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Post Eagles Victory: An Interview with Mr. Olster

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As the Harriton population returned from the momentous Eagles victory at the SuperBowl, they showed up in their proud green and mutual excitement for their city of Philadelphia. The city’s Eagles Parade held on February 8th was even noted as an “educational trip” for those that missed school to see the players and celebrate.

Amongst the Harriton community were two Eagles fan teachers, Mr. Olster and Mr. MacNichol, who were lucky enough to make it to Minnesota to witness this year’s historic NFC Championship game. Mr. Olster was able to share his experience.

Mr. Olster and Mr. MacNichol celebrating the Eagles victory!

Harriton Banner: Have you always lived in the Philadelphia area?

Mr. Scott Olster: Before college, yes. I went to college in Connecticut, and then, I came back afterwards.

HB: How important is football to you?

SO: I very much enjoy watching it. I played in middle school. But in terms of life and teaching, I wouldn’t put football ahead of my family and my job. I’m a fan of it; so obviously it’s a cool experience to root for something, be part of something that you don’t have any control over.

HB: Do you have any football fans in your family?

SO: A whole bunch. My great-grandfather was actually the treasurer of the Eagles in the late fifties and early sixties. Then, he was able to get tickets, which was passed down to my grandfather, which are now in my uncle’s hands, so I go with my uncle now.

HB: Have you been to the Super Bowl before?

SO: Not for an Eagles game. I randomly went there in sixth grade with my father as kind of a family trip to Atlanta. My mother and sister went to a Gone With the Wind exhibition during the Super Bowl, so he and I just went to the game.

HB: Before the game, how much hope did you have?

SO: As a math person, they were underdogs. You know, they were supposed to lose. But as a fan, you always have hope. You always believe they will win. And even if you don’t believe they are going to win, you still don’t want to miss it and say, “Oh, well they aren’t going to win, I’m not going to watch it,” or “They’re not going to win, so I should stop this trip from happening.”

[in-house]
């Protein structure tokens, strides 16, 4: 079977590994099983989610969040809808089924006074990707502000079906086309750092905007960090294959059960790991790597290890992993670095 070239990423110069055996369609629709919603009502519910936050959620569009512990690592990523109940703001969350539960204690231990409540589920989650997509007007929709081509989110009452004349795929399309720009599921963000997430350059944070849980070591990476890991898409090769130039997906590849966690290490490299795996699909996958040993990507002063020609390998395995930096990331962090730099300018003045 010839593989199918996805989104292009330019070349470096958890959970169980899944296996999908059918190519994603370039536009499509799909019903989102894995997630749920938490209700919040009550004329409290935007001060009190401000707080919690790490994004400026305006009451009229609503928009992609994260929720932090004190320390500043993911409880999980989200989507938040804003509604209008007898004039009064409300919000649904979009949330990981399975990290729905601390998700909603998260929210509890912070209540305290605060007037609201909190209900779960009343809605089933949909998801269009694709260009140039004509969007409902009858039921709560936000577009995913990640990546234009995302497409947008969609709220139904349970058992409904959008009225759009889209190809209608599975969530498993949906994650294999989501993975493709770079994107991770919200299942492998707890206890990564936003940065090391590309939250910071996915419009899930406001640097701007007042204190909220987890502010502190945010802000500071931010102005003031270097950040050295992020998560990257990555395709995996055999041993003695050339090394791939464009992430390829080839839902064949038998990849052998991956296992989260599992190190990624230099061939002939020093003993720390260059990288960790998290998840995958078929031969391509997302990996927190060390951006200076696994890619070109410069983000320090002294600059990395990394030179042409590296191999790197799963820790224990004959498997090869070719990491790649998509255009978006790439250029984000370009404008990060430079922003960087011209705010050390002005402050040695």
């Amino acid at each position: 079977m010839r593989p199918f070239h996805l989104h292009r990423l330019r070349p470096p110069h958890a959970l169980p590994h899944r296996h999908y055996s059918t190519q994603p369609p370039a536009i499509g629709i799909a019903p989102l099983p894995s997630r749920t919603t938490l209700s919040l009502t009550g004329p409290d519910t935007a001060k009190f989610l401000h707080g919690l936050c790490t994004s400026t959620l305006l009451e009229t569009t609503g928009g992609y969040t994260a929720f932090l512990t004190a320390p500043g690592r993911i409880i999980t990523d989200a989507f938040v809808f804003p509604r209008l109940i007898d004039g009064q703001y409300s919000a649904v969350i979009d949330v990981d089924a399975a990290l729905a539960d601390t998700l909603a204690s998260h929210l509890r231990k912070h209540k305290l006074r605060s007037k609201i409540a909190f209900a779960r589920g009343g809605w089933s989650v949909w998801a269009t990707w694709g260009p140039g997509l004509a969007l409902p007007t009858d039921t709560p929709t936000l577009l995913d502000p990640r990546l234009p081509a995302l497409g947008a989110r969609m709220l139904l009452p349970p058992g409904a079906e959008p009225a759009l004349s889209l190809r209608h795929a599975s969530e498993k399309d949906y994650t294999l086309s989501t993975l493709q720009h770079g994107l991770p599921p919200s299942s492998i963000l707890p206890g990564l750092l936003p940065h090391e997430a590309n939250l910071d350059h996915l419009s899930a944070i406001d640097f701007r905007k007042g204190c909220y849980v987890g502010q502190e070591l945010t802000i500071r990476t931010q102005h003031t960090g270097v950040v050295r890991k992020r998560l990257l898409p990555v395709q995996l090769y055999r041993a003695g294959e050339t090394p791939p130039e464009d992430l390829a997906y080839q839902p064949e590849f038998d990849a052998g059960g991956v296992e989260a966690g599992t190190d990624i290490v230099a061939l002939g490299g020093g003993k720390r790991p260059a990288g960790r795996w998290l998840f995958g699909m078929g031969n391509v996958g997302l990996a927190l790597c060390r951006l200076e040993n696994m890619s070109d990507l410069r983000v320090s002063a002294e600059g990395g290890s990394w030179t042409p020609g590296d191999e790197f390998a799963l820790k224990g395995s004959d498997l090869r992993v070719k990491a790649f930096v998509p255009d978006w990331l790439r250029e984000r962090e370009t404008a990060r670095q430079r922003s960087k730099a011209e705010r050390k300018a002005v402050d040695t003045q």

HB: How did you get to the game?

SO: We drove! Another Harriton teacher, Mr. MacNichol and I. We started driving at 4 A.M; sixteen and a half hours to get there, and sixteen and a half hours to get back.

HB: How excited were you when the Eagles won?

SO: I was really excited! Everyone is talking about how excited they were when they won. I was more excited that it had been a close game. You know, you drive sixteen and a half hours and you invest time, you invest money. I left my wife and my son, and I would hate to have driven all that way, have spent all that money and have it be a very bad game. The fact that it was a close game meant it was worth it. Obviously the win was the icing on the cake. I remember eight or so minutes left in the game and just thinking that, “Wow! They’re down by one point, but at least it’s been this exciting of a game.” I have been the person in the other shoe, where I’ve gone to these games and it’s been, like, a dull, boring blowout with the Eagles losing.

Our Harriton teachers hanging out with former-Eagles player, Takeo Spikes!

HB: What was the best and worst memory while you were there?

SO: The best was kind of the whole weekend. Obviously the game and the team winning and everything, but the whole experience of driving out there and being there for the weekend. You know, experiencing what another city does for the Super Bowl and seeing all the different things happening in town was very exciting. The worst, or I guess a mini-regret that I had, was the night before the Super Bowl, we ran into an ex-Eagles player, and most of these athletes or former athletes are okay with taking a picture, but then they want you to get along on your way. And this particular former Eagle was really cool and wanted to hang out. I think at the time, we figured we could find more people in another location, but really we didn’t. They were really laid back and personable. It would have been cool to chill out with this person a little more.

HB: Was it worth it?

SO: Yes, in terms of the experience and the team winning helps it become worth it. It was kind of a cool, fun experience. I never really minded driving, although it was a lot. I don’t mind driving, you know, four hours, five hours. Mr. MacNichol and I had a good kind of a back and forth where we would drive. Every 300 miles, when we needed more gas, whoever wasn’t driving became the driver, and whoever was the driver got a break.

HB: In four words, how can you describe your experience?

SO: Exciting, memorable, I-hope-not-once-in-a-lifetime, just fulfilling. Especially since I was born into fandom with my family and been going to games since seven, eight, nine years old. I was talking with my uncle; before the Super Bowl, we were saying how it brings our family together. In terms of every other Sunday, we would meet up at the game. We would always goof that from September to December, we saw each other every other weekend or every weekend. But then from January to Father’s Day, we barely see each other. So it was cool not only to be there, but to spend it with my uncle.

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Post Eagles Victory: An Interview with Mr. Olster